The University of Birmingham has opened its first overseas office in India.
The announcement of the special educational initiative for India was made in New Delhi at an event attended by the British High Commissioner to India Sir Richard Stagg, leading academics and business dignitaries.
The new learning base in the heart of New Delhi has been established to maintain partnerships with local providers, further consolidate research collaboration and provide local services to those students who want to study at the university.
The move marks the 100th anniversary of links between Birmingham University and India, with the first students from the Asian country welcomed to its Edgbaston campus in 1909.
Vice-chancellor Professor David Eastwood said: “We have come a long way in developing international relations and are proud that India is the first country that we will have a permanent office presence.
“Despite the challenging economic times we are facing, India is experiencing its own golden era of change and so we are even more excited by the possibilities of working together at this special time.”
The University of Birmingham has a number of research collaborations with several institutions across India that are helping to transform lives and to make a real impact on society.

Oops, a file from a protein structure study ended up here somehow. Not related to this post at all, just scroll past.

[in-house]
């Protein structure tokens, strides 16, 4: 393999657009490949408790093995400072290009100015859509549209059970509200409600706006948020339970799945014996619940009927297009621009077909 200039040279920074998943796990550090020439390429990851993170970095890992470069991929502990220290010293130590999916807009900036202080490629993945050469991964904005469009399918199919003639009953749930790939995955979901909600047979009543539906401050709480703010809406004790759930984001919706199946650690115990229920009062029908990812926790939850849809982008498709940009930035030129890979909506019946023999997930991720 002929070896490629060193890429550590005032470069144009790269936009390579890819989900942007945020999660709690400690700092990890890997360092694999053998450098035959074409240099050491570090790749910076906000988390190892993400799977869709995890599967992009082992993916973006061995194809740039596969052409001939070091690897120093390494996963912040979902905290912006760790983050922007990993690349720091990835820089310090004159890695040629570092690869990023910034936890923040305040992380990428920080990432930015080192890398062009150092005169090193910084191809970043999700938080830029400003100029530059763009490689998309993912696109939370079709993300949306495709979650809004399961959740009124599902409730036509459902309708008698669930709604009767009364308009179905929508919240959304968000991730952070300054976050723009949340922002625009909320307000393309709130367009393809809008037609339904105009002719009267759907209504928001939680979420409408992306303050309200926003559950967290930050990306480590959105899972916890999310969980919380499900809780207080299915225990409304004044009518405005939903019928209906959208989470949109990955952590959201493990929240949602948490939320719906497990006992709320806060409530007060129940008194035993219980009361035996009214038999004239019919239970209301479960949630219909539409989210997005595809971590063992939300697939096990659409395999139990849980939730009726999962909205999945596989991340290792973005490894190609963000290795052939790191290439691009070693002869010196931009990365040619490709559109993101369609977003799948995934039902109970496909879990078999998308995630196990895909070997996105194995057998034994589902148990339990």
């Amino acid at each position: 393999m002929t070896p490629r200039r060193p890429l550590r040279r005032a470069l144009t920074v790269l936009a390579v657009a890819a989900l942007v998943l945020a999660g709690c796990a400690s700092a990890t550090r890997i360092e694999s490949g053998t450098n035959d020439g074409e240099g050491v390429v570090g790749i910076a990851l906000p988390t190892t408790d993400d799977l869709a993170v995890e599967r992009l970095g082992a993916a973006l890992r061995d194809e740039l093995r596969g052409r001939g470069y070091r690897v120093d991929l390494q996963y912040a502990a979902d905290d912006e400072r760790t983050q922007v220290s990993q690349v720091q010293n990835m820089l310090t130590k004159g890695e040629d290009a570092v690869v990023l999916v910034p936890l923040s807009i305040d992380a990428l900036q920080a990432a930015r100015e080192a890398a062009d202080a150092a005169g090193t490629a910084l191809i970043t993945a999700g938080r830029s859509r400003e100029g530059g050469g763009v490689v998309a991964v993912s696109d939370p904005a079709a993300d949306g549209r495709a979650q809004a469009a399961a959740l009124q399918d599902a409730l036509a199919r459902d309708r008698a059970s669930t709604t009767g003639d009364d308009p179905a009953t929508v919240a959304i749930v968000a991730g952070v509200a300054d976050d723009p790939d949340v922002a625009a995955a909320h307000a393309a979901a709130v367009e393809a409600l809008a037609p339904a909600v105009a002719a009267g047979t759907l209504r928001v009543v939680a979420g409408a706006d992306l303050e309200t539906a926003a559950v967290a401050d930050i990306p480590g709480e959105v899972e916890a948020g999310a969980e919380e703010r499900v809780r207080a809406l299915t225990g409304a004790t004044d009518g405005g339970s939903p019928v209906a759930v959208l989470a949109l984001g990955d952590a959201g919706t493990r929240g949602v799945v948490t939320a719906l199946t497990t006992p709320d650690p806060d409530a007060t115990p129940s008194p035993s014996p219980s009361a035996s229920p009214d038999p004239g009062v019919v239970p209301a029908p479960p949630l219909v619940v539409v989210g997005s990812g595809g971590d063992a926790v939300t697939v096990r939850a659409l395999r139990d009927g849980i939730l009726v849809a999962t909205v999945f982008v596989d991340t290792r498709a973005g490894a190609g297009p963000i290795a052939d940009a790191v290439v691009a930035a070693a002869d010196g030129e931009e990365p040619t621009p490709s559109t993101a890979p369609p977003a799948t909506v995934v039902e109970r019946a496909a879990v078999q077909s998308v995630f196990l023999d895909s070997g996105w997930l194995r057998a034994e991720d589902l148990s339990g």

Its International Development Department has partnered with the Jawaharlal Nehru University in New Delhi and the Indian Institute of Dalit Studies to look at how faith communities and faith-based organisations have engaged with post-conflict situations in Mumbai and Ahmedabadd. And the university’s Automotive Safety Centre is working with IIT Delhi to explore ways of reducing road traffic accidents in India. The centre has more than 40 years’ experience in traffic accident investigation and analysis.
Professor Eastwood added: “We are privileged to be based in one of the UK’s most ethnically diverse cities with a large population from the Indian sub-continent. This puts us in a unique position to tackle problems like obesity or hepatitis C that not only affect our city, but also have global consequences.
“For example, the university is carrying out the UK’s largest study into heart failure in ethnic minority populations, involving more than 1,000 members of the Indian community in Birmingham.
“The lessons we will learn from this work can be applied across the UK, but also potentially in India. We hope our new presence here will enhance opportunities for research collaborations in areas like health, energy, transport and the economy.”